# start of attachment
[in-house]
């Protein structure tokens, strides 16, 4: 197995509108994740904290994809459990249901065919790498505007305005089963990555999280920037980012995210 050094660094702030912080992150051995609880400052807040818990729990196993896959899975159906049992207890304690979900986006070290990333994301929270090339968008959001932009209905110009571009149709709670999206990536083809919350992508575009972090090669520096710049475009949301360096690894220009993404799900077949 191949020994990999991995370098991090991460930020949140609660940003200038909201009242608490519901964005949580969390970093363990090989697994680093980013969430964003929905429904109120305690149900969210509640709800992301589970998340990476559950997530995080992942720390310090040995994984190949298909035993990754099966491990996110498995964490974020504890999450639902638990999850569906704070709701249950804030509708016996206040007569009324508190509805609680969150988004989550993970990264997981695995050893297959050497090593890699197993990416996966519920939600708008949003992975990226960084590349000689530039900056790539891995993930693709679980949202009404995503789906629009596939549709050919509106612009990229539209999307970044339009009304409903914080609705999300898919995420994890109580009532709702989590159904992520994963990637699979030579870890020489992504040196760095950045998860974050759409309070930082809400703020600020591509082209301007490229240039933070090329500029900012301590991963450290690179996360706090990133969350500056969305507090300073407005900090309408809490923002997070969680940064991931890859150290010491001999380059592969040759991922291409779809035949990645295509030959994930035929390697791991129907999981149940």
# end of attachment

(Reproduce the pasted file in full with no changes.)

[in-house]
């Protein structure tokens, strides 16, 4: 197995509108994740904290994809459990249901065919790498505007305005089963990555999280920037980012995210 050094660094702030912080992150051995609880400052807040818990729990196993896959899975159906049992207890304690979900986006070290990333994301929270090339968008959001932009209905110009571009149709709670999206990536083809919350992508575009972090090669520096710049475009949301360096690894220009993404799900077949 191949020994990999991995370098991090991460930020949140609660940003200038909201009242608490519901964005949580969390970093363990090989697994680093980013969430964003929905429904109120305690149900969210509640709800992301589970998340990476559950997530995080992942720390310090040995994984190949298909035993990754099966491990996110498995964490974020504890999450639902638990999850569906704070709701249950804030509708016996206040007569009324508190509805609680969150988004989550993970990264997981695995050893297959050497090593890699197993990416996966519920939600708008949003992975990226960084590349000689530039900056790539891995993930693709679980949202009404995503789906629009596939549709050919509106612009990229539209999307970044339009009304409903914080609705999300898919995420994890109580009532709702989590159904992520994963990637699979030579870890020489992504040196760095950045998860974050759409309070930082809400703020600020591509082209301007490229240039933070090329500029900012301590991963450290690179996360706090990133969350500056969305507090300073407005900090309408809490923002997070969680940064991931890859150290010491001999380059592969040759991922291409779809035949990645295509030959994930035929390697791991129907999981149940």